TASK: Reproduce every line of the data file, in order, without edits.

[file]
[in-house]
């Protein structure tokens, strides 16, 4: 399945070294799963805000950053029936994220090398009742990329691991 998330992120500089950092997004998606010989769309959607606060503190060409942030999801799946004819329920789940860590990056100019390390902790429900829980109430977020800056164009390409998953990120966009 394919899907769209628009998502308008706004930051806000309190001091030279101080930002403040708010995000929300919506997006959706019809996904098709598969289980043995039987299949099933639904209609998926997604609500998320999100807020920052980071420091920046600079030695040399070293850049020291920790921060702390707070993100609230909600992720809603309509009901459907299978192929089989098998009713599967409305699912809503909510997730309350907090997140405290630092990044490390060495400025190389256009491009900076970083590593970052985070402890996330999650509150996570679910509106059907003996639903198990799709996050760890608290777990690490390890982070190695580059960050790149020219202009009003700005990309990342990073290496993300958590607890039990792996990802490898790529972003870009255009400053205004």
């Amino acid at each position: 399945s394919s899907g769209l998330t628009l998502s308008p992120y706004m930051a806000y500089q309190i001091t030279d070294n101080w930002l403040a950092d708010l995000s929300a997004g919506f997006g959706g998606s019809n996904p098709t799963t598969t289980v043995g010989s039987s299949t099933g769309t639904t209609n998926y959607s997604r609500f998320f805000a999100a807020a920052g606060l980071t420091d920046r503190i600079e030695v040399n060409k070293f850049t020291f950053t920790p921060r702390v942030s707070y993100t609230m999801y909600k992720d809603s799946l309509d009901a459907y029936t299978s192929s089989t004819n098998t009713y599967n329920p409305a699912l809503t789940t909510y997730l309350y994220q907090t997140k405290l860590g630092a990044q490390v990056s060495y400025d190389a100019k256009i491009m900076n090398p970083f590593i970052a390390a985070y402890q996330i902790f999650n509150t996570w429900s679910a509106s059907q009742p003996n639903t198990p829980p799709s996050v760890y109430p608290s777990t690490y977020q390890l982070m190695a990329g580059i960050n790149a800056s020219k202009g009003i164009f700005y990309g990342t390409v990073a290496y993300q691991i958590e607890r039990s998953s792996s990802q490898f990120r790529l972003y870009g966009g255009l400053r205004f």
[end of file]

[in-house]
């Protein structure tokens, strides 16, 4: 399945070294799963805000950053029936994220090398009742990329691991 998330992120500089950092997004998606010989769309959607606060503190060409942030999801799946004819329920789940860590990056100019390390902790429900829980109430977020800056164009390409998953990120966009 394919899907769209628009998502308008706004930051806000309190001091030279101080930002403040708010995000929300919506997006959706019809996904098709598969289980043995039987299949099933639904209609998926997604609500998320999100807020920052980071420091920046600079030695040399070293850049020291920790921060702390707070993100609230909600992720809603309509009901459907299978192929089989098998009713599967409305699912809503909510997730309350907090997140405290630092990044490390060495400025190389256009491009900076970083590593970052985070402890996330999650509150996570679910509106059907003996639903198990799709996050760890608290777990690490390890982070190695580059960050790149020219202009009003700005990309990342990073290496993300958590607890039990792996990802490898790529972003870009255009400053205004």
């Amino acid at each position: 399945s394919s899907g769209l998330t628009l998502s308008p992120y706004m930051a806000y500089q309190i001091t030279d070294n101080w930002l403040a950092d708010l995000s929300a997004g919506f997006g959706g998606s019809n996904p098709t799963t598969t289980v043995g010989s039987s299949t099933g769309t639904t209609n998926y959607s997604r609500f998320f805000a999100a807020a920052g606060l980071t420091d920046r503190i600079e030695v040399n060409k070293f850049t020291f950053t920790p921060r702390v942030s707070y993100t609230m999801y909600k992720d809603s799946l309509d009901a459907y029936t299978s192929s089989t004819n098998t009713y599967n329920p409305a699912l809503t789940t909510y997730l309350y994220q907090t997140k405290l860590g630092a990044q490390v990056s060495y400025d190389a100019k256009i491009m900076n090398p970083f590593i970052a390390a985070y402890q996330i902790f999650n509150t996570w429900s679910a509106s059907q009742p003996n639903t198990p829980p799709s996050v760890y109430p608290s777990t690490y977020q390890l982070m190695a990329g580059i960050n790149a800056s020219k202009g009003i164009f700005y990309g990342t390409v990073a290496y993300q691991i958590e607890r039990s998953s792996s990802q490898f990120r790529l972003y870009g966009g255009l400053r205004f």